This follows the announcement from energy regulator OFGEM the domestic energy price cap would increase to some £3,500 from Saturday 1 October.
SLTA managing director Colin Wilkinson said: “What is happening domestically affects businesses as people will reduce their outgoings to pay soaring energy bills and hospitality is very much in the firing line.
“We’re already hearing of pubs and restaurants now considering closing over the winter period because they are unable to absorb recent sharp increases in energy bills.
More cost to absorb
“Already, there are reports of energy prices increasing by 300% and, in one case, just under 500% and energy providers requiring ‘bonds’ from hospitality owners looking for an alternative supplier.
“Businesses need help and they need it now. There must be an energy cap for businesses, particularly for SMEs, perhaps based on the number of employees.”
Wilkinson continued the Government could further support the sector by introducing an energy furlough scheme as the energy crisis has, in some ways, had a more damaging impact on businesses than the pandemic.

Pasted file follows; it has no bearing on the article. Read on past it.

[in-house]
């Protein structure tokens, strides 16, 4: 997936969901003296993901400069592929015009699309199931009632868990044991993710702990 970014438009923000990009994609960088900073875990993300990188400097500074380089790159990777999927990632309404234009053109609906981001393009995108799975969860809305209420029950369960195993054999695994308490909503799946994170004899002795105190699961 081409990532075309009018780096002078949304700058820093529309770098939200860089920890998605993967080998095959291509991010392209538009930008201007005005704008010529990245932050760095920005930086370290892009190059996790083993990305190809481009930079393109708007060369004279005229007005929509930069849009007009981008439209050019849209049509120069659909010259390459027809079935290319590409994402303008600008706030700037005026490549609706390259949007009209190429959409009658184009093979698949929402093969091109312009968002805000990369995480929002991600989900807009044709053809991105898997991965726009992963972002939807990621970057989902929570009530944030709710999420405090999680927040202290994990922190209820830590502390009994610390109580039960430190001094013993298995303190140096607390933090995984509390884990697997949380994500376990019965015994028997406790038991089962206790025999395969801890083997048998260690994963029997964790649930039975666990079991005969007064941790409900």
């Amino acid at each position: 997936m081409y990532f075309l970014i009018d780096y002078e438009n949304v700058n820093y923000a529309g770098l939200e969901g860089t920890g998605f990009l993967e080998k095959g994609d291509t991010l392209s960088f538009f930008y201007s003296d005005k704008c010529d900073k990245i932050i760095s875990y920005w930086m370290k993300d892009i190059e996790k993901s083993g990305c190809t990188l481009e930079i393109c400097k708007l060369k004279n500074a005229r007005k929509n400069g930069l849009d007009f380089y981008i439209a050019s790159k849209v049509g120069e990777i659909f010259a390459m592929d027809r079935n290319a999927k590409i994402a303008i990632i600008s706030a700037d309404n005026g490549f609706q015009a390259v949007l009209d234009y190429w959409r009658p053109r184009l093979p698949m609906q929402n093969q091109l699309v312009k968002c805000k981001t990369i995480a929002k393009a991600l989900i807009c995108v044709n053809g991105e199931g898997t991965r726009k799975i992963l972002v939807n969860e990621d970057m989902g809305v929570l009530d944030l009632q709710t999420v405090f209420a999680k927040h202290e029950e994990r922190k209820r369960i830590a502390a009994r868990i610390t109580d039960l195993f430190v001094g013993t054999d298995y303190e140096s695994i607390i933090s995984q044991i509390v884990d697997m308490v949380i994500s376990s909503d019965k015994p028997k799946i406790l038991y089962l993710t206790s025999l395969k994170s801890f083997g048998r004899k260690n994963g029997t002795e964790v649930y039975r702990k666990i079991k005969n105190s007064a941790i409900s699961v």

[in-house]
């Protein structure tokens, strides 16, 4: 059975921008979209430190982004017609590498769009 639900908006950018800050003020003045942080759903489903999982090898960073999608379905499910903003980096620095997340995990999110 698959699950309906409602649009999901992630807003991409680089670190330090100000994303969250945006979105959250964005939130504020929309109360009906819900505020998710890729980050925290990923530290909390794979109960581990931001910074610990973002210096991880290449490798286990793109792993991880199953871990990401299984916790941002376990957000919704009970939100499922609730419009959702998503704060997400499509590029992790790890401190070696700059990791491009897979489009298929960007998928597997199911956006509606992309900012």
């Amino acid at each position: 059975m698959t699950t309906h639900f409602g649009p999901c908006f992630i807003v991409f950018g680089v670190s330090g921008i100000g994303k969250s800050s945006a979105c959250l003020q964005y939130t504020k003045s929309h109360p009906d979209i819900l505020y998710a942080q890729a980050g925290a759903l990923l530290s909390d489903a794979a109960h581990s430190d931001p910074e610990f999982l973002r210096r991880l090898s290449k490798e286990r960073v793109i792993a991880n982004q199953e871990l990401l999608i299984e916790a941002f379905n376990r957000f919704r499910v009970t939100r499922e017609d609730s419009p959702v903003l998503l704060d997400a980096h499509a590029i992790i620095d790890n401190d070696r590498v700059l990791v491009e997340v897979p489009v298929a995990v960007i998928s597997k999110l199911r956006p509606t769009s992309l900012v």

Furthermore, the energy price cap increase follows the news inflation had exceeded 10% earlier this month, with Wilkinson warning this, coupled with the energy crisis, could prove too much for some businesses to bear.
He added: “Just when the hospitality sector is starting to recover from the pandemic, businesses have yet more costs to absorb. Most are still paying off debts incurred during Covid.
“Businesses have also been affected by the train strikes, many have reduced their opening hours because they can’t get staff and others are having to incur extra costs in finding staff who left the industry during the pandemic and because of Brexit.
“We’ve definitely reached a tipping point.”
The SLTA managing director called for urgent measures such as a reduction in the rate of VAT and lowers business rates, having already urged the ingoing Prime Minister to adopt a business first approach to protect businesses and jobs and stimulate economic growth.
Wilkinson said: “It’s no exaggeration to say many people are facing a winter of discontent as they tighten their belts and reduce their outgoings, and it’s no different for businesses which must also find ways to save money without putting up their prices.”